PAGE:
Not all Canine Cruciate Surgeries are the Same.
First of all it’s important to know that there are several methods of treating cruciate disease – and just like any problem for which there may be different solutions, some will be better than others.
So – if your dog has been diagnosed with cruciate disease – expect a conversation about the different options (surgical or non – surgical) that are available and be guided towards the one that will give your dog the best possible chance of a return to normal activity.
Yes, your vet may not be able to perform some of the different procedures but you can certainly be referred to someone who can.
Rosie’s owners came to us just recently because they were concerned that she was still considerably lame 8 months after having the Modified De’ Angelis (Lateral Suture) cruciate surgery. After reviewing Rosie’s X-Rays both before and after the procedure we could see that this method of repair was simply not the best option for her specific condition, explaining why she has never returned to normal pre-injury activity.
Sadly – Rosie’s owners were never given any information about other repair methods and trusted that this surgery would solve her problem. Now her owners are saving up to have Rosie undergo a more suitable procedure to restore normal limb function. It’s fair to say – they’re not very happy. Mostly because they feel cheated. They would never have opted for this method had they been made aware of its limitations.
The goal of any Cruciate Ligament Surgery should be to return the dog to full function or near as possible to full function. i.e. – to be able to do what they were able to do before the injury – Not just do “O.K.”
A bit of Canine Cruciate Surgery History
Prior to the 1980’s the main option for cruciate repair was known as the “De ’Angelis” or Lateral Suture Method. Even back then, it was recognised that that dogs undergoing this procedure would never return to full normal activity. For example – Working dogs would still be able to work however, not in the same pre- injury capacity.
In the late 1980’s a new technique – the TPLO (known as a mechanical, modifying osteotomy) was developed. This method aimed to alter the biomechanics of the joint rather than trying to stabilise the joint such as in the De ‘Angelis method.
The introduction of this procedure enabled dogs to return permanently to full athletic ability.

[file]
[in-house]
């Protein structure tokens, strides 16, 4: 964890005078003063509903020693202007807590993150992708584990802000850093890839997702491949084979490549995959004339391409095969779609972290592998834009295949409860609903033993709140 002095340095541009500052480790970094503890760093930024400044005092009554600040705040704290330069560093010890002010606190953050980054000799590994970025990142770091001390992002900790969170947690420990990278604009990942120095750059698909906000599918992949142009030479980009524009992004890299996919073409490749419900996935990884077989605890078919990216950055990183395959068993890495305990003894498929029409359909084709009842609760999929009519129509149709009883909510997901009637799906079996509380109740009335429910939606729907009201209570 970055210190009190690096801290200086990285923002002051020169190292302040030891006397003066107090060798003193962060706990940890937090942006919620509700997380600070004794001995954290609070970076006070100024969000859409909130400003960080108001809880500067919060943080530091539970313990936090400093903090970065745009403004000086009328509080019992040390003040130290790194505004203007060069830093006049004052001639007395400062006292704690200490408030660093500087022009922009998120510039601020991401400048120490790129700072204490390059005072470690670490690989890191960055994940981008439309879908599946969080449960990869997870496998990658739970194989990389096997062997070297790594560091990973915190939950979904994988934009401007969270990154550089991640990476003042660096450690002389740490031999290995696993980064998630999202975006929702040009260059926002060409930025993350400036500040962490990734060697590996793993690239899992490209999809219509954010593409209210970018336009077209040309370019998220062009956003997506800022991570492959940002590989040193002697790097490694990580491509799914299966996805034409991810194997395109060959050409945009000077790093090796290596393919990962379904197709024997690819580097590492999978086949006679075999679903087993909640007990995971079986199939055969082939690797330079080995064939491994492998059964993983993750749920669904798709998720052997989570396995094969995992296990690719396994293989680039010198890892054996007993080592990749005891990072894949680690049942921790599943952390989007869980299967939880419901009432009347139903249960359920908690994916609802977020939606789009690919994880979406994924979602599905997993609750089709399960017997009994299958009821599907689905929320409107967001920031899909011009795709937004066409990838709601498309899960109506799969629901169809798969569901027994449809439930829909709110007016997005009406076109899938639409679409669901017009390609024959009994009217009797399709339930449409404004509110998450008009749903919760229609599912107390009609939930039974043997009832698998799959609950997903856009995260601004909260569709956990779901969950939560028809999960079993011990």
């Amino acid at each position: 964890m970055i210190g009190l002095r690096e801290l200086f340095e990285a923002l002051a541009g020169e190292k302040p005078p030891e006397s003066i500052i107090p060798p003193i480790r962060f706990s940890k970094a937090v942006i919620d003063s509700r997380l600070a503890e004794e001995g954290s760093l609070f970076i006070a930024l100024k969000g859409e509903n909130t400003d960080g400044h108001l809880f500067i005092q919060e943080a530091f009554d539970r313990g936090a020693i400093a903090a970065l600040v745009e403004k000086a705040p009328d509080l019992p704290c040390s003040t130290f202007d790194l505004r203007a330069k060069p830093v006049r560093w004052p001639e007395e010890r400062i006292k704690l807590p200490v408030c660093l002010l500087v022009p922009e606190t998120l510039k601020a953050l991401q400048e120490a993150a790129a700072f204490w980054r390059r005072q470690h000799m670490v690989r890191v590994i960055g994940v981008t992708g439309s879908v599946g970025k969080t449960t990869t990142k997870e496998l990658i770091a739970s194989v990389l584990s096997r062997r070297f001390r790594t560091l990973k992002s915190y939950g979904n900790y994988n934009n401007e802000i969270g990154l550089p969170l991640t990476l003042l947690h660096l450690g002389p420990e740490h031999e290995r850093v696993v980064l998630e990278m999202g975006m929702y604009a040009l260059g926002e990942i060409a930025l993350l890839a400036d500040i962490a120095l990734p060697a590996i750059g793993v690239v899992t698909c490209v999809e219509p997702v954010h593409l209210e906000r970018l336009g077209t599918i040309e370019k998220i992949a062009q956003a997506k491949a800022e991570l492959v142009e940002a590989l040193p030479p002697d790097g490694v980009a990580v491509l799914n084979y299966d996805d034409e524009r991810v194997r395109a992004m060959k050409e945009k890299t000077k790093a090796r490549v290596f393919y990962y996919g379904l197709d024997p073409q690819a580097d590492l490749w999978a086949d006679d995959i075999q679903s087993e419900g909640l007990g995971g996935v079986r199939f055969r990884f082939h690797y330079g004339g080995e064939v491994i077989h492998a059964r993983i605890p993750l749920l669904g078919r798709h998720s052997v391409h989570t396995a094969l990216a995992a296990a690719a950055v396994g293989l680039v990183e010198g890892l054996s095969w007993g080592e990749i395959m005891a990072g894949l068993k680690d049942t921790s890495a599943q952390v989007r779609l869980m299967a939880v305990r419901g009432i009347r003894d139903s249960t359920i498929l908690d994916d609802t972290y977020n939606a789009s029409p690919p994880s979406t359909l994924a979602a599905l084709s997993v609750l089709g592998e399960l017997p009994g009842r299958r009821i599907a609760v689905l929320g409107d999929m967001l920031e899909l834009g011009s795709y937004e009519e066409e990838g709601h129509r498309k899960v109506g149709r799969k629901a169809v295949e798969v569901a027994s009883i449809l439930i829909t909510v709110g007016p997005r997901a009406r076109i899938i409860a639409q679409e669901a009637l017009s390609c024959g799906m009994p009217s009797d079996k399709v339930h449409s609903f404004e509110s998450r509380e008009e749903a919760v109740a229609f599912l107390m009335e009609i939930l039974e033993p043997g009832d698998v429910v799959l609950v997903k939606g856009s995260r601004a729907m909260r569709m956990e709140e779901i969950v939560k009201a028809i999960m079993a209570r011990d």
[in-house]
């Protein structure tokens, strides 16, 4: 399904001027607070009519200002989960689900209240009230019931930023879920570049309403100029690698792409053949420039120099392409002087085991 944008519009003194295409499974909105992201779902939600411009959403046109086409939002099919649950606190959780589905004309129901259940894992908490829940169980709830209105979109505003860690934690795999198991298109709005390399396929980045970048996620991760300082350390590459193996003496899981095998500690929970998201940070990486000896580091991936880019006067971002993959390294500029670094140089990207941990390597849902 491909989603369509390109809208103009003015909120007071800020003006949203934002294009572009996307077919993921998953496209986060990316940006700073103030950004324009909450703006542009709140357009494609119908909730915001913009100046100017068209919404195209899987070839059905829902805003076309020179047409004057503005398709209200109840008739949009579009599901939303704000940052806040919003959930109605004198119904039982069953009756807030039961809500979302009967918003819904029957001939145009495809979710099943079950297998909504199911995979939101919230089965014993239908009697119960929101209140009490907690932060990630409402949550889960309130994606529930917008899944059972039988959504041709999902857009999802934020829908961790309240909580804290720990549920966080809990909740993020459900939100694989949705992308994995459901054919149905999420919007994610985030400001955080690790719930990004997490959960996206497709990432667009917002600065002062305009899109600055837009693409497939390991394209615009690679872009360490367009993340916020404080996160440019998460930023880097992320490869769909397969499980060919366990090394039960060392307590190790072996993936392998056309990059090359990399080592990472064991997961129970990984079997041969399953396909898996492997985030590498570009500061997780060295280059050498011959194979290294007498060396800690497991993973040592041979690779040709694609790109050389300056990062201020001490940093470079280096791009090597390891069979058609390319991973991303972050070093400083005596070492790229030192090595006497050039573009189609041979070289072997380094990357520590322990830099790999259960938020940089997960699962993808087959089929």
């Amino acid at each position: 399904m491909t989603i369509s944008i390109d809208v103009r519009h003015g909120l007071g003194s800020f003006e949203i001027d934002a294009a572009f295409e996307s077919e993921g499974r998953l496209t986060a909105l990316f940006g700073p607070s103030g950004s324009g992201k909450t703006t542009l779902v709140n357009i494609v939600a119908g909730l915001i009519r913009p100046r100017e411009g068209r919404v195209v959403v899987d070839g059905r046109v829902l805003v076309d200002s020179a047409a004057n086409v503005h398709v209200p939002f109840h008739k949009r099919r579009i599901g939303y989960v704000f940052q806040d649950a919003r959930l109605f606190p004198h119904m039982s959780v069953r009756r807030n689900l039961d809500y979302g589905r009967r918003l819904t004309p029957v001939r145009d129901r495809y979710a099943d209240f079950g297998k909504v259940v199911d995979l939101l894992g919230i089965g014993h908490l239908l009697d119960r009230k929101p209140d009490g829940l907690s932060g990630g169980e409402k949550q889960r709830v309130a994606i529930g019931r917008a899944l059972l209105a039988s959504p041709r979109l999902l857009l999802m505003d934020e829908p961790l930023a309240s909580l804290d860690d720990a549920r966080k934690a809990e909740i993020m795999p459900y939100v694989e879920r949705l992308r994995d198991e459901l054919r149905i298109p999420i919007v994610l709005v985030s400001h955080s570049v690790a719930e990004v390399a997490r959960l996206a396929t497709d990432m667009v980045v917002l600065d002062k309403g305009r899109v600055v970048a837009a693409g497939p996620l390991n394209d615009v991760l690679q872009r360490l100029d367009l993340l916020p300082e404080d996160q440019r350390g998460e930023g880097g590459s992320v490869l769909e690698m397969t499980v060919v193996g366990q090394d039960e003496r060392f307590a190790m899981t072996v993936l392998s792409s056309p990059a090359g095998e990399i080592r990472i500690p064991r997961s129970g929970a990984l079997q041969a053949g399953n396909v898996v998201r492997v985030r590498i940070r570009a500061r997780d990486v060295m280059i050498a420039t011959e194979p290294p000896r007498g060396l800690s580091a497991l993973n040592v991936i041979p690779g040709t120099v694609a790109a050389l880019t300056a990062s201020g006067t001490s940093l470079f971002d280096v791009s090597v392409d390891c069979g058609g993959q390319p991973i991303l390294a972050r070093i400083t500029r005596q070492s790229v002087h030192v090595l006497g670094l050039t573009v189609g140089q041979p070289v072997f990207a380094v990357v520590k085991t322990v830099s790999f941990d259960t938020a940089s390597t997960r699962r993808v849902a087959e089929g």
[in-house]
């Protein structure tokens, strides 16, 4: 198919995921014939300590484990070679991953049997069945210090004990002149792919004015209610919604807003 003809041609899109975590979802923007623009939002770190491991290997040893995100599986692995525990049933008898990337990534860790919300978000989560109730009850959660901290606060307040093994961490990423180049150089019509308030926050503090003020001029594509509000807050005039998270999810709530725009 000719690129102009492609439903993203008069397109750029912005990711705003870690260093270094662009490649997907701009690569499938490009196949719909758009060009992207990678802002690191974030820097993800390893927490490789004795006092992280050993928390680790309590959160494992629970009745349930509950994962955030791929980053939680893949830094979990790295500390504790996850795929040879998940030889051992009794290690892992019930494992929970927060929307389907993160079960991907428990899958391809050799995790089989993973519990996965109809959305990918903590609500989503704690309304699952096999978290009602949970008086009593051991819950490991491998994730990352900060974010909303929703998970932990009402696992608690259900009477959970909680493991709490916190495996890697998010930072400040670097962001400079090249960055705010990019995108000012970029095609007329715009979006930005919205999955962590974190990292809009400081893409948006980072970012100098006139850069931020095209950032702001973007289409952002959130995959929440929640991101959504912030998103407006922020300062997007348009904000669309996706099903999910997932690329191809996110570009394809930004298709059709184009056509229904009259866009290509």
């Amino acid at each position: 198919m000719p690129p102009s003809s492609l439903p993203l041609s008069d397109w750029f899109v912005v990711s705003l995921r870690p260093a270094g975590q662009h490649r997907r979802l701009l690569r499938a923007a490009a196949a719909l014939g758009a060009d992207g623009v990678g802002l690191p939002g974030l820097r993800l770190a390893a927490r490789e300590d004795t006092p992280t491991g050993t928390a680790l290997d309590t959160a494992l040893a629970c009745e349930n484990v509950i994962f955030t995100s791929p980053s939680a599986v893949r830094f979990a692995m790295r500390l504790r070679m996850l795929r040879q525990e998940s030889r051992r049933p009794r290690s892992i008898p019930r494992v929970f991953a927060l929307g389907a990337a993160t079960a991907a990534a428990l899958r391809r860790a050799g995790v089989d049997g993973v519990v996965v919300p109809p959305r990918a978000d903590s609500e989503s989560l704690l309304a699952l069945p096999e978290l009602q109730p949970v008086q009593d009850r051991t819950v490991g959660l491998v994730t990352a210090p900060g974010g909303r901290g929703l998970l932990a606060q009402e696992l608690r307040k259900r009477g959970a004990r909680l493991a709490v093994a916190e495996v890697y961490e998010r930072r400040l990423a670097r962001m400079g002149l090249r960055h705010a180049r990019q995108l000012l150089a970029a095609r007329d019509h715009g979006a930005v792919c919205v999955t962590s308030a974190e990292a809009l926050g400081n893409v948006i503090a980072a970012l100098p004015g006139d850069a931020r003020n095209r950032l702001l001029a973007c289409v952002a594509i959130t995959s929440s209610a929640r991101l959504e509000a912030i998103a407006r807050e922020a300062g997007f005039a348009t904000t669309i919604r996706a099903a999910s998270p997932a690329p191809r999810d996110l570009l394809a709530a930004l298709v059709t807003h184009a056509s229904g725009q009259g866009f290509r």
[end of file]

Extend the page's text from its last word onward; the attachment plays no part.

Over the last 30 years, other methods of geometric / mechanical modification repair methods have emerged, most resulting in similar outcomes as the TPLO. One of these was the TTA procedure introduced during the early 2000’s.
There is widespread universal agreement amongst veterinarians that currently the Mechanical Modifying Osteotomies (MMO) and Geometric Modifying Osteotomies (GMO) offer the best chance for dogs to return to normal or near normal function.
Quite simply – because it is cheap.
It is cheap because it requires less expertise and no expensive equipment to perform, meaning most vets can perform this procedure. While certainly a compromise in favour of doing nothing if cost is an issue, it is not right when it becomes the only offer on the table without explanation of limitations – Especially in large breed dogs.
As vets we have a duty of care to you and your pet to inform you of all possible treatment options regardless of whether we can perform the treatments or not. Remember – referral is always an option and your right to request if you are not satisfied with an opinion.
Phone Shopping for Cruciate Repair Prices – Don’t fall into this trap!
Modified De’ Angelis or Lateral Suture Method of repair is always cheaper than the advanced Geometric / Mechanical Modifying methods.
This is because they require a higher level of expertise as well as specialised equipment. Make sure when ringing around for quotes – you compare the same methods as you can easily be misled if you don’t. We see this happen all the time, the outdated lateral suture method being chosen over other methods because their difference is not explained.
We would never perform the Lateral Suture Method on any of our own dogs which is why we certainly wouldn’t recommend it for yours.
The latest Technique to add to your options
One of the latest GMO techniques is the “MMP” or “Modified Maquet Procedure.”
We are very pleased with the outcomes of this procedure now having performed this on many dogs of all sizes. (Previously we have performed TPLWO, CBLO and TTA procedures – all with good results.)
The MMP is a new take on the TTA procedure and uses a Titanium Foam Wedge implant that stabilises the osteotomy site. It causes less soft tissue damage, therefore producing less postoperative pain and a much faster recovery.
The orthofoam wedge provides a robust fixation without the need for support bandages and a lengthy period of rest. This means a shorter confinement period for your dog after surgery.
Finally – Don’t ask your neighbour!
If your dog has been diagnosed with Cruciate Disease, ask your vet to explain the different repair methods available and get an informed opinion on the one that’s best for your dog’s specific condition. The procedure your next door neighbour’s dog had may not be the right one for yours.
Disclaimer: This subject is based on over 25 years experience in performing various cruciate surgery techniques in dogs of all sizes as well as ongoing further professional education in this area. Our opinions are our own.